There is no such thing as cause and effect.

Discussion in 'General Philosophy' started by swarm, Apr 10, 2009.

  1. swarm Registered Senior Member

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    Cause and effect are just artifacts of how we think about action.

    Causes are the parts leading up to the moment we are considering which we know about and find significant.

    Effects are the parts leaving the moment we are considering which we know about and find significant.

    But reality is not actually segmented like this. It is a continuum of action. Nor is something significant because it catches our fancy or trivial because we missed it.

    Also causes presume that there is a difference between caused and uncaused, that there is a moment of beginning when a transition occurs. But there isn't. Everything is always already in action. This action can change but it has no stopping or starting. No beginning or ending.

    The fallacy of the unmoved mover its that the universe started at some point.
     
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  3. Baron Max Registered Senior Member

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    No, I think you're wrong. Yes, I understand what you're trying to say, but while reality is or seems to be a continum, we can and do see it in segmented acts and effects. The trigger is pulled which causes the cartridge to explode which causes the bullet to be shot out of the barrel of the gun and into the heart of the victim which causes the victim to die.

    Essentially, I think you're just over-analyzing things so as to confuse yourself into thinking that there's no such thing as cause and effect. Like the gun event above ...you could analyze it all the way back to the beginning of the universe and say, "See? It was all a continuous action." But that's just good ol' fashioned philosophical bullshit.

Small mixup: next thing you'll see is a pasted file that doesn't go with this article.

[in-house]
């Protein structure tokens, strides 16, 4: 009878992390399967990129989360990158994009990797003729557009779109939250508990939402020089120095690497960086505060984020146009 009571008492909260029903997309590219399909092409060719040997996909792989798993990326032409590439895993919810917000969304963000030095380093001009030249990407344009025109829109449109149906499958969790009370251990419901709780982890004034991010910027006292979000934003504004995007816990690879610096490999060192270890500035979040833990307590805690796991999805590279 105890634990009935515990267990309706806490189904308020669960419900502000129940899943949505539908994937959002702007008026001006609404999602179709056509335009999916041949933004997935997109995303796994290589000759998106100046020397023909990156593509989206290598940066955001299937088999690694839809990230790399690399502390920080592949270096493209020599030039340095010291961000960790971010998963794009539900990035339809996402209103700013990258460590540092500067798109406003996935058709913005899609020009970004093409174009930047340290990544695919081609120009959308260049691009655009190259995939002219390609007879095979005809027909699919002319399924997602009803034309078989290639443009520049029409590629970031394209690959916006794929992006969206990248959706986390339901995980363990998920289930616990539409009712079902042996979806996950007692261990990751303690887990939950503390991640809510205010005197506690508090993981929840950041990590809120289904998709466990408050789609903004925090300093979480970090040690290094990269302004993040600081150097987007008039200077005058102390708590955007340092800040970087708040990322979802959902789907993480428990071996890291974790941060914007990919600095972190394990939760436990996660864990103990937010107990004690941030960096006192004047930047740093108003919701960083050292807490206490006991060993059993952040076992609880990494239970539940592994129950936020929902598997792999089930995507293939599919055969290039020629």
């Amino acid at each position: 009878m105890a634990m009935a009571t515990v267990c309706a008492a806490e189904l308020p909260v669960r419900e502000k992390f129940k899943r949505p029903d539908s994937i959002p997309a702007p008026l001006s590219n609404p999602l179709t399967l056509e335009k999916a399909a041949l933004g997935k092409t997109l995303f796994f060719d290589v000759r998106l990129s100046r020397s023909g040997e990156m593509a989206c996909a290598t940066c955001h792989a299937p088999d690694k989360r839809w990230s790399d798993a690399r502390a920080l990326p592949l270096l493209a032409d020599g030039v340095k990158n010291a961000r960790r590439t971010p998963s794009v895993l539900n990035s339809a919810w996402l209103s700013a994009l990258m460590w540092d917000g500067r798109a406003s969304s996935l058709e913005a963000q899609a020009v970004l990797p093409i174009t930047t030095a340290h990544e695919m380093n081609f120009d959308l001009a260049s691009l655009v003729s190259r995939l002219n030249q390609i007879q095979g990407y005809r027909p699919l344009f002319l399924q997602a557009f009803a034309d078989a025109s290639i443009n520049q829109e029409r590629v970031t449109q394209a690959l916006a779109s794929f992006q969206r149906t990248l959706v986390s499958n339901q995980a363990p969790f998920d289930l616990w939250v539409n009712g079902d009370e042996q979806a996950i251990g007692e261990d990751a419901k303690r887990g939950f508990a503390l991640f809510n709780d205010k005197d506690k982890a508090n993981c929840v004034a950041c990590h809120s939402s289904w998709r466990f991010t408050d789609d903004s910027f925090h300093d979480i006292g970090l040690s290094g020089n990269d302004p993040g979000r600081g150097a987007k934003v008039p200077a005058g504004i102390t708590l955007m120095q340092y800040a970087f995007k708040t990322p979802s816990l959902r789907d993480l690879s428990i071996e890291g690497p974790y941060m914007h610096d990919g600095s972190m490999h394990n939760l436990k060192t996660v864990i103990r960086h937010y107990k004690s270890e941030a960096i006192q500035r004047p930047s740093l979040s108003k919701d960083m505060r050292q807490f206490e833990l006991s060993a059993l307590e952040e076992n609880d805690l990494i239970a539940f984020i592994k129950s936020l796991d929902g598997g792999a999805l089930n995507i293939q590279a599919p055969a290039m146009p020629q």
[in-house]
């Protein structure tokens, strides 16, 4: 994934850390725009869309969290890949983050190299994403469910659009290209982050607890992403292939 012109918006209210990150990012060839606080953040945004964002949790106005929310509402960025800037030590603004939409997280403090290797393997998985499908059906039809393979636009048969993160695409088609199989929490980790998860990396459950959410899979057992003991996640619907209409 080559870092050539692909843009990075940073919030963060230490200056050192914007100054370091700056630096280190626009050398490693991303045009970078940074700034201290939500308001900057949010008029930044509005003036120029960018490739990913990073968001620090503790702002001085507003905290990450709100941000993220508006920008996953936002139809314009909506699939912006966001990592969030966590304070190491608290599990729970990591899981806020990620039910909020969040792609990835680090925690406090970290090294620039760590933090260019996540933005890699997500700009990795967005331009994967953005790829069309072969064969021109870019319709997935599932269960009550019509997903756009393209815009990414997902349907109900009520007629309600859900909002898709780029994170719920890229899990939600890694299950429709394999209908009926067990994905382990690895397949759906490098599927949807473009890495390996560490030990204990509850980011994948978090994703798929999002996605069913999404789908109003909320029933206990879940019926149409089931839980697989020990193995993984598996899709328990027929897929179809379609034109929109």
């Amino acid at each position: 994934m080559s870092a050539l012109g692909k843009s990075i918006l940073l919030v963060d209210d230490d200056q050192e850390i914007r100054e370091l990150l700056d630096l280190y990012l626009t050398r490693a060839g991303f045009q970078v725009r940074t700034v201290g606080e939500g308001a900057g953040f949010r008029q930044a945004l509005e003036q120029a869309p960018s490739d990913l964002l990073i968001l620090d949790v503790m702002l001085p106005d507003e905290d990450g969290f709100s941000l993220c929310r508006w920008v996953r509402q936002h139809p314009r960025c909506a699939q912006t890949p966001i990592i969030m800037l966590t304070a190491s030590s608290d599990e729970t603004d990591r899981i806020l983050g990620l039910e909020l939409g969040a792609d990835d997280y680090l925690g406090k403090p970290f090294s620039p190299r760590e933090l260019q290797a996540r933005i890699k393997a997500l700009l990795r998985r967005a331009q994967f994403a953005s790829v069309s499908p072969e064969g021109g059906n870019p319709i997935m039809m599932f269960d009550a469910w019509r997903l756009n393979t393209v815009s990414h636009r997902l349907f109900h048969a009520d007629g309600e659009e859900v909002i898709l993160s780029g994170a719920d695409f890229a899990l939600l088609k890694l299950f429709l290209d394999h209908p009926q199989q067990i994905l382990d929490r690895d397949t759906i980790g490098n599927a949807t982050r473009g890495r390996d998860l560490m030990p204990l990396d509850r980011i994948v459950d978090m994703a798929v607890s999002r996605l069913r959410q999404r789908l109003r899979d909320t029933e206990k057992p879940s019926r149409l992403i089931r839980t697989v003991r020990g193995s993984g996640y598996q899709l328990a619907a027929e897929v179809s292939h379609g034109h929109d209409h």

Baron Max
     
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  5. Tyler Registered Senior Member

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    So spake the mighty Buddha.

    But if you're going to keep following this line of logic, then all supposedly philosophical problems are merely strange artifacts of human language and perception. And as such they're more or less pointless.

    But Wittgenstein already pointed that out. Sorry, you're about 60-odd years late.
     
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  7. Diode-Man Awesome User Title Registered Senior Member

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    For each and every action there is an equal and opposite reaction. This is something that goes a little beyond human conceptualization, if it weren't true, we would not be.
     
  8. swarm Registered Senior Member

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    Thanks for reiterating what I just said.

    Yes we like to look at gross, segmented, physical actions we can arbitrarily assign as "causes." But nothing there is actually discrete as a cause. We just pick out what we find significant and call it a cause

    What we think of as discrete causes are more like evolving interference patterns.
     
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  9. Tnerb Banned Banned

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    Quite an interesting idea. This is actually probably my favoriate area of philosophy.
     
  10. Xylene Valued Senior Member

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    Cause precedes effect--In the case of any living thing, the cause is your birth, the effect is your life--and if the cause is your life, the effect is your death. So if a person were to invent a time machine and travel back in time to before he or she was born, do they have to worry about dying before the day of their birth? The theory being that the effect (one's death) cannot precede the cause (your birth).
     
  11. swarm Registered Senior Member

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    So I wasn't alive before I was born?

    At which point exactly am I not alive?
     
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  12. Randwolf Ignorance killed the cat Valued Senior Member

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    "Semi" on topic - an oldie but goody: